"The most defective method possible would be to approach warfare and the phenomena of armed violence in terms of the ends pursued and not by the nature of the means employed." -- Grégoire Chamayo
Every day contracts valued $7 million or more are announced by the Department of Defense. These press releases detail the banal logistics of supporting the hundreds of thousand DOD buildings and structures located on more than 5,000 different locations across 30 million acres of land globally. Each release catalogues a contract and a corporate entity to whom that contract was awarded. The release indicates how much money the contract was worth and, generally, what the contract is for - from trousers to radar modules.
A single release will never reveal conspiracy. Nor will it do too much work to clarify the trajectory of America's Global War on Terror ™. However, our hope is that if taken in aggregate, the relationship between these contract announcements will help us to better understand the phenomena of modern warfare in the United States.
Conspiracy Theories and Fever Research
The constellation of press releases paints a picture of an industry thats knotted, tangled, and ultimately unknowable. To engage with this corpus is to chase leads, test conspiracies, and pull on threads until the whole system unravels. This is called fever research - searching uregently for what you know is there but that you can't name. defense.fish is meant to allow researchers to invent, find, and test conspiracies in press releases.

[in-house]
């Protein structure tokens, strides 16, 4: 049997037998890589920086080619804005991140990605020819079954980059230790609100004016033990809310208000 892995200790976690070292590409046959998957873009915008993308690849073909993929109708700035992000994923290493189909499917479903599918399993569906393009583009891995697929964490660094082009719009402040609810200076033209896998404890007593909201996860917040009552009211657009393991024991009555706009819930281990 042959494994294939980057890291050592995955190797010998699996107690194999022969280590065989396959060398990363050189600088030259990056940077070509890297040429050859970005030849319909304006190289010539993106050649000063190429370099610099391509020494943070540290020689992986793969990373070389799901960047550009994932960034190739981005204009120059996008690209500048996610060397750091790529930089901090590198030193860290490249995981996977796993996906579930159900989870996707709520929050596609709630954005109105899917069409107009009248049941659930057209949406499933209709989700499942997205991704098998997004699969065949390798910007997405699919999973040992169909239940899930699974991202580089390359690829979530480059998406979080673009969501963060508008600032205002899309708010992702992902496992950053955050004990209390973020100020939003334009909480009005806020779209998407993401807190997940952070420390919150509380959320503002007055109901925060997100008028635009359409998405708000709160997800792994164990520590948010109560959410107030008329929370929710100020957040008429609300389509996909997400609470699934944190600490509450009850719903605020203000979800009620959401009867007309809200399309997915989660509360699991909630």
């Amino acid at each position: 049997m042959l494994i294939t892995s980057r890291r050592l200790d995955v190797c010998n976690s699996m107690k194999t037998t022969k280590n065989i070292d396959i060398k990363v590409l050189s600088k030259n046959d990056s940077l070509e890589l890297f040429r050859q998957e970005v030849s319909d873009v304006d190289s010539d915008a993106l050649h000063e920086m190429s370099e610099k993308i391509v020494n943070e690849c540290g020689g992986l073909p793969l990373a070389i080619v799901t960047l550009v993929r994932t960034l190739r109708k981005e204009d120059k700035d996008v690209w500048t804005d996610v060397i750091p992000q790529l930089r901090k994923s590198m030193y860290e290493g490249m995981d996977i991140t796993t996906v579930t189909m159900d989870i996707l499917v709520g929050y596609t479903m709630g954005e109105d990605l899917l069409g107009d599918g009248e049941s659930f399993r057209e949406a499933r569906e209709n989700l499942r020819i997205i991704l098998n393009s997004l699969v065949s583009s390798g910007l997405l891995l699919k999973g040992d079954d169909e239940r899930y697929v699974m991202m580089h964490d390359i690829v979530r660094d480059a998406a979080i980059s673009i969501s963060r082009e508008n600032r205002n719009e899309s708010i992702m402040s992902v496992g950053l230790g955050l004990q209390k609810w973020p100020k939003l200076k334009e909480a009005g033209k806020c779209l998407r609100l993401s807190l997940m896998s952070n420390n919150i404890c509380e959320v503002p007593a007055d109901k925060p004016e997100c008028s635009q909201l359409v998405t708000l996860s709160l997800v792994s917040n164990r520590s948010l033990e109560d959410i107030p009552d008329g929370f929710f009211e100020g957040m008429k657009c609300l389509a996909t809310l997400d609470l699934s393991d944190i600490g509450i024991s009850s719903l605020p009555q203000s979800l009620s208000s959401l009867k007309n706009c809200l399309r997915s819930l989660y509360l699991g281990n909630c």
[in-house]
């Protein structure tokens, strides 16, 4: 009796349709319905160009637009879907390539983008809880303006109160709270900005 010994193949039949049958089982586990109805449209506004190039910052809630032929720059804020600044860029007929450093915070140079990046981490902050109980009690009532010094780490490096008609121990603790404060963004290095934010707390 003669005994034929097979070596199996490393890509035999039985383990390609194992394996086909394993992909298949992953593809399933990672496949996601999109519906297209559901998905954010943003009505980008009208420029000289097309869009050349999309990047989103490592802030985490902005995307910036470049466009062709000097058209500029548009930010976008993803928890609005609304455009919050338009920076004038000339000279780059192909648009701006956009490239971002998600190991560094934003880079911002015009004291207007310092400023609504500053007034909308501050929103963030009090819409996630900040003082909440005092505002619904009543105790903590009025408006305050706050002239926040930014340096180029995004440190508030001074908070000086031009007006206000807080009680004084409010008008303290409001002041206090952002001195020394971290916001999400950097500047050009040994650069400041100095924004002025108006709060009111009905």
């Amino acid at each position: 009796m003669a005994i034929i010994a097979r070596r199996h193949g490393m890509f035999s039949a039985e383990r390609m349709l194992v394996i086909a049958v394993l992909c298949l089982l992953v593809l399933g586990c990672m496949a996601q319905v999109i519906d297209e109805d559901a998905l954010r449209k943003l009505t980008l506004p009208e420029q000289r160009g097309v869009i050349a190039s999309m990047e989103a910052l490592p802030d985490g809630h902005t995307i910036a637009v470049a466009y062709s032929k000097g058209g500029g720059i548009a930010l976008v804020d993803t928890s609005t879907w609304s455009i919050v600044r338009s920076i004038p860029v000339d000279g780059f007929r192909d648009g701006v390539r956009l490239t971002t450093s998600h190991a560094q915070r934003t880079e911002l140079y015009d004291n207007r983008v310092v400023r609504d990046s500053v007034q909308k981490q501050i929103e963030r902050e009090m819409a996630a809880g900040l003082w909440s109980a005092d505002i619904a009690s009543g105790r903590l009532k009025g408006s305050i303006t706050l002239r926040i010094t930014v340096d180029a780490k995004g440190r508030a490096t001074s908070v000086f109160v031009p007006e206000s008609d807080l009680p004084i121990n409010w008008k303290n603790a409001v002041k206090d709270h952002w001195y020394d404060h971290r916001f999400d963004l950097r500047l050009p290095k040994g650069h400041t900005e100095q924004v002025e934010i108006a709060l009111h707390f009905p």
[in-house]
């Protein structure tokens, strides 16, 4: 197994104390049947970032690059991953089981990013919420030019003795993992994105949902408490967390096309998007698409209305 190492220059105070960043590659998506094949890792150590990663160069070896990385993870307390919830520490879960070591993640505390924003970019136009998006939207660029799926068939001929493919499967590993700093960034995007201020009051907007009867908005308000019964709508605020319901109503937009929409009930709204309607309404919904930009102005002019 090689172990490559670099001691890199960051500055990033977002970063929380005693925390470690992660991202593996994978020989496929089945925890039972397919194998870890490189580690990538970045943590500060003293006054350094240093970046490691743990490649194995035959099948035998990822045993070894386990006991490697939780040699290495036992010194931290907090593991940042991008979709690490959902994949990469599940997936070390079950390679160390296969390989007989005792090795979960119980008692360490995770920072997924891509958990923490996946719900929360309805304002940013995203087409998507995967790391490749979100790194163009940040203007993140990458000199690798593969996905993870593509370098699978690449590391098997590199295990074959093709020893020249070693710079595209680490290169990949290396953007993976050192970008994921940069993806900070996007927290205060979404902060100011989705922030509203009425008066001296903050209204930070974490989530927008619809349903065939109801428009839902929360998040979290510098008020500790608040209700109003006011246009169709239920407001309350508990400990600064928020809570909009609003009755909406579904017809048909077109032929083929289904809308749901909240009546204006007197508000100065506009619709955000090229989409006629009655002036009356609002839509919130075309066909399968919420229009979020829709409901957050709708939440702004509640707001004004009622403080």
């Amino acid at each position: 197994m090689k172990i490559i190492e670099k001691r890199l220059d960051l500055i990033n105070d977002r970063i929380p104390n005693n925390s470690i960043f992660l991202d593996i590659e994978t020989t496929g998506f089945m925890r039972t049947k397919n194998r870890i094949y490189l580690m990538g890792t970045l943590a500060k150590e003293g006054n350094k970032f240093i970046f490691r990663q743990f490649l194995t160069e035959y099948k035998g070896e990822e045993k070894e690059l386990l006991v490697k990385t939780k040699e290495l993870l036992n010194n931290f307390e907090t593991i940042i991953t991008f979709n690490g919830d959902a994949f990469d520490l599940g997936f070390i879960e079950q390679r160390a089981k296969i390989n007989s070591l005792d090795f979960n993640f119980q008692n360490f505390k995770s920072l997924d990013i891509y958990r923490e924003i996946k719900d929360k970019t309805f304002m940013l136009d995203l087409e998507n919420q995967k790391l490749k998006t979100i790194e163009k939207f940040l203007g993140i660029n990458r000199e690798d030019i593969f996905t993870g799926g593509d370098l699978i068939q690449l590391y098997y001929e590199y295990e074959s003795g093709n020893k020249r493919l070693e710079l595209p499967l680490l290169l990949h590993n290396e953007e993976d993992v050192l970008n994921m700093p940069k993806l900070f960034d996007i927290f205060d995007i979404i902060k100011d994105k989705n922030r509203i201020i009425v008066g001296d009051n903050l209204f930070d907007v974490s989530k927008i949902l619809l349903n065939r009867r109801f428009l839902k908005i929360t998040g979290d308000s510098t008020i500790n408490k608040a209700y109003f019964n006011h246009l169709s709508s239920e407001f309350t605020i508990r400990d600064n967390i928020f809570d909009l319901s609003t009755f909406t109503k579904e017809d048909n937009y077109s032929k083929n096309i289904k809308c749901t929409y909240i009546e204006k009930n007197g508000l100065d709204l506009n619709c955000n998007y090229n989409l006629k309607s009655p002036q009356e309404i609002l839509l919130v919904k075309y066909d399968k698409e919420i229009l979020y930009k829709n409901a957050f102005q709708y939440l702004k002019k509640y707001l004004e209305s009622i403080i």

- what is this: defense.fish is a tool that generates network maps of coporate entities, contract awards, and military technology based on daily Pentagon press releases.
- how does it work: Contract Announcements are categorized and indexed using keywords and "intelligent tagging". Defense.fish then provides a frontend to query and examine the relationships between tags and contract announcements.
Who do dis?
Dhruv Mehrotra and Leon Eckert